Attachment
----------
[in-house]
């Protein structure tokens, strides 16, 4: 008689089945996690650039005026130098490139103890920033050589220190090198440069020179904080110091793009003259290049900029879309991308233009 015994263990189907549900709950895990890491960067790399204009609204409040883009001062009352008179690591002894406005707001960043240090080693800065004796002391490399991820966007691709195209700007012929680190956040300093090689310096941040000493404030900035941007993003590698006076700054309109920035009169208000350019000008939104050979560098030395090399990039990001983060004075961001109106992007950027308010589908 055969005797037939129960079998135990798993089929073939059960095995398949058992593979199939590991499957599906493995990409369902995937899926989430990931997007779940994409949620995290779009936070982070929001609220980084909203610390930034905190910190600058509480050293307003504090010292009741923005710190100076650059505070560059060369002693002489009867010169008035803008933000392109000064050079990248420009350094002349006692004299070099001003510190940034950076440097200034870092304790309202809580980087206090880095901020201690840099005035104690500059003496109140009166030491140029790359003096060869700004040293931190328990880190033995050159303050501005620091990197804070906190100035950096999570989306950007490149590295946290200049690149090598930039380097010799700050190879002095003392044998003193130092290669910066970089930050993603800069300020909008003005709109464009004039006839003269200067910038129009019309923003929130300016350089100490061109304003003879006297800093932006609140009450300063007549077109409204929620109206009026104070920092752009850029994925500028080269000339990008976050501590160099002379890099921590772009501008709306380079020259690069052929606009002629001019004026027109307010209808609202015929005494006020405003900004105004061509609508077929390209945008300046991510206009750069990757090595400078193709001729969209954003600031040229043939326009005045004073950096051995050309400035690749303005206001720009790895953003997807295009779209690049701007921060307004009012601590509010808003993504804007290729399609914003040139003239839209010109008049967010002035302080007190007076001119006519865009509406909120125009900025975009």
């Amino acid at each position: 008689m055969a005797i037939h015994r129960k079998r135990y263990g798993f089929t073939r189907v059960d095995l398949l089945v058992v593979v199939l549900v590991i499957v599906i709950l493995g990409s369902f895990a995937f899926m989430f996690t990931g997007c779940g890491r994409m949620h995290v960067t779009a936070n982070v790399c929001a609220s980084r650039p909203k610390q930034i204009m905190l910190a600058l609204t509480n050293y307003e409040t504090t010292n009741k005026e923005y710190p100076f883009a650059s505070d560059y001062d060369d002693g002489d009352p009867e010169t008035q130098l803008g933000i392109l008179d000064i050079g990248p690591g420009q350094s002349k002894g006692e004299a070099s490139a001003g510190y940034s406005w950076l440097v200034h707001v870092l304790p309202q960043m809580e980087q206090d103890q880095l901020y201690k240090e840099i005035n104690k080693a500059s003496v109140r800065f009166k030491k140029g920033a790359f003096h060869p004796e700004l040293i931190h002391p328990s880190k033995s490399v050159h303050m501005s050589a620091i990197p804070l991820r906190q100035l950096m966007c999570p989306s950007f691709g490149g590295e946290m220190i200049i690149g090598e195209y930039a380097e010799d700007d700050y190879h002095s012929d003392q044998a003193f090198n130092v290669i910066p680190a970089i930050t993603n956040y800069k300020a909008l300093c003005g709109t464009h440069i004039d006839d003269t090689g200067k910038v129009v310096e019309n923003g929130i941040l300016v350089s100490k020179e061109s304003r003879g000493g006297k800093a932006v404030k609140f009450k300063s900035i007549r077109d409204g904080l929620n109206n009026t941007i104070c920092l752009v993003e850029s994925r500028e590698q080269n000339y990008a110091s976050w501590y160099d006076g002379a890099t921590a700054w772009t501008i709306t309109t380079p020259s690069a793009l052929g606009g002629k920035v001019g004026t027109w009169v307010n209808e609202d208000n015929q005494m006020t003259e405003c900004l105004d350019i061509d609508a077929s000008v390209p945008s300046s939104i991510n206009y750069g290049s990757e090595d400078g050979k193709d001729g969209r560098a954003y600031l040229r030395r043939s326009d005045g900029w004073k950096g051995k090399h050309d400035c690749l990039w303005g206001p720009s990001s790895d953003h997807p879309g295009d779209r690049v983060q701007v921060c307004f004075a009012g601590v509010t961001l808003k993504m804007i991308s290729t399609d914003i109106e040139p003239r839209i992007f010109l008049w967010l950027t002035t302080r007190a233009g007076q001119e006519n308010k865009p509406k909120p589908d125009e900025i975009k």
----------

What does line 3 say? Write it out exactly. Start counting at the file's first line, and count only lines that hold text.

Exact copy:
């Amino acid at each position: 008689m055969a005797i037939h015994r129960k079998r135990y263990g798993f089929t073939r189907v059960d095995l398949l089945v058992v593979v199939l549900v590991i499957v599906i709950l493995g990409s369902f895990a995937f899926m989430f996690t990931g997007c779940g890491r994409m949620h995290v960067t779009a936070n982070v790399c929001a609220s980084r650039p909203k610390q930034i204009m905190l910190a600058l609204t509480n050293y307003e409040t504090t010292n009741k005026e923005y710190p100076f883009a650059s505070d560059y001062d060369d002693g002489d009352p009867e010169t008035q130098l803008g933000i392109l008179d000064i050079g990248p690591g420009q350094s002349k002894g006692e004299a070099s490139a001003g510190y940034s406005w950076l440097v200034h707001v870092l304790p309202q960043m809580e980087q206090d103890q880095l901020y201690k240090e840099i005035n104690k080693a500059s003496v109140r800065f009166k030491k140029g920033a790359f003096h060869p004796e700004l040293i931190h002391p328990s880190k033995s490399v050159h303050m501005s050589a620091i990197p804070l991820r906190q100035l950096m966007c999570p989306s950007f691709g490149g590295e946290m220190i200049i690149g090598e195209y930039a380097e010799d700007d700050y190879h002095s012929d003392q044998a003193f090198n130092v290669i910066p680190a970089i930050t993603n956040y800069k300020a909008l300093c003005g709109t464009h440069i004039d006839d003269t090689g200067k910038v129009v310096e019309n923003g929130i941040l300016v350089s100490k020179e061109s304003r003879g000493g006297k800093a932006v404030k609140f009450k300063s900035i007549r077109d409204g904080l929620n109206n009026t941007i104070c920092l752009v993003e850029s994925r500028e590698q080269n000339y990008a110091s976050w501590y160099d006076g002379a890099t921590a700054w772009t501008i709306t309109t380079p020259s690069a793009l052929g606009g002629k920035v001019g004026t027109w009169v307010n209808e609202d208000n015929q005494m006020t003259e405003c900004l105004d350019i061509d609508a077929s000008v390209p945008s300046s939104i991510n206009y750069g290049s990757e090595d400078g050979k193709d001729g969209r560098a954003y600031l040229r030395r043939s326009d005045g900029w004073k950096g051995k090399h050309d400035c690749l990039w303005g206001p720009s990001s790895d953003h997807p879309g295009d779209r690049v983060q701007v921060c307004f004075a009012g601590v509010t961001l808003k993504m804007i991308s290729t399609d914003i109106e040139p003239r839209i992007f010109l008049w967010l950027t002035t302080r007190a233009g007076q001119e006519n308010k865009p509406k909120p589908d125009e900025i975009k």